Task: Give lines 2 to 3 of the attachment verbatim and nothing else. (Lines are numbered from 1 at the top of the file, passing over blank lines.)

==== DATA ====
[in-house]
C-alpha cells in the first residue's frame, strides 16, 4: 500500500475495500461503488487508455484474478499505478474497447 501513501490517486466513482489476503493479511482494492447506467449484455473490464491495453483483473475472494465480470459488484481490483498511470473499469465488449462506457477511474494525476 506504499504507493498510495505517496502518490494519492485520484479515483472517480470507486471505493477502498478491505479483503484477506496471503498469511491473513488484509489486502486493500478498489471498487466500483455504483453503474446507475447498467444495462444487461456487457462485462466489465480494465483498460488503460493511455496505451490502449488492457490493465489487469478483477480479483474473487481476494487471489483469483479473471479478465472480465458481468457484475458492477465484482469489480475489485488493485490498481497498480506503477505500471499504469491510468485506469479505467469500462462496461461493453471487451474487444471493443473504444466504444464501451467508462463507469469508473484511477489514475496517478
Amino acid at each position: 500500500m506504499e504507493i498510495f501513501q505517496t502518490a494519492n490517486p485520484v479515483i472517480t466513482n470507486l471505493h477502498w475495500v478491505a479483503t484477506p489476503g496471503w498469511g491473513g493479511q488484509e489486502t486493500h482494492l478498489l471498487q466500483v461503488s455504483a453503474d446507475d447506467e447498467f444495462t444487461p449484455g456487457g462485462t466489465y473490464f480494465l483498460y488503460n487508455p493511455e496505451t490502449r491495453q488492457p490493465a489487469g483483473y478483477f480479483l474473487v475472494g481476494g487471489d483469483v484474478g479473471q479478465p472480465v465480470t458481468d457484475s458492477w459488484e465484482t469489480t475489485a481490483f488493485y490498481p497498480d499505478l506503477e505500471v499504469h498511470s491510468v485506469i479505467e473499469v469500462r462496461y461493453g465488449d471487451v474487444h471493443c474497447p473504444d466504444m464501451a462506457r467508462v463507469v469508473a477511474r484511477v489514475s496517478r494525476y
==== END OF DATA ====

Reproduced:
C-alpha cells in the first residue's frame, strides 16, 4: 500500500475495500461503488487508455484474478499505478474497447 501513501490517486466513482489476503493479511482494492447506467449484455473490464491495453483483473475472494465480470459488484481490483498511470473499469465488449462506457477511474494525476 506504499504507493498510495505517496502518490494519492485520484479515483472517480470507486471505493477502498478491505479483503484477506496471503498469511491473513488484509489486502486493500478498489471498487466500483455504483453503474446507475447498467444495462444487461456487457462485462466489465480494465483498460488503460493511455496505451490502449488492457490493465489487469478483477480479483474473487481476494487471489483469483479473471479478465472480465458481468457484475458492477465484482469489480475489485488493485490498481497498480506503477505500471499504469491510468485506469479505467469500462462496461461493453471487451474487444471493443473504444466504444464501451467508462463507469469508473484511477489514475496517478
Amino acid at each position: 500500500m506504499e504507493i498510495f501513501q505517496t502518490a494519492n490517486p485520484v479515483i472517480t466513482n470507486l471505493h477502498w475495500v478491505a479483503t484477506p489476503g496471503w498469511g491473513g493479511q488484509e489486502t486493500h482494492l478498489l471498487q466500483v461503488s455504483a453503474d446507475d447506467e447498467f444495462t444487461p449484455g456487457g462485462t466489465y473490464f480494465l483498460y488503460n487508455p493511455e496505451t490502449r491495453q488492457p490493465a489487469g483483473y478483477f480479483l474473487v475472494g481476494g487471489d483469483v484474478g479473471q479478465p472480465v465480470t458481468d457484475s458492477w459488484e465484482t469489480t475489485a481490483f488493485y490498481p497498480d499505478l506503477e505500471v499504469h498511470s491510468v485506469i479505467e473499469v469500462r462496461y461493453g465488449d471487451v474487444h471493443c474497447p473504444d466504444m464501451a462506457r467508462v463507469v469508473a477511474r484511477v489514475s496517478r494525476y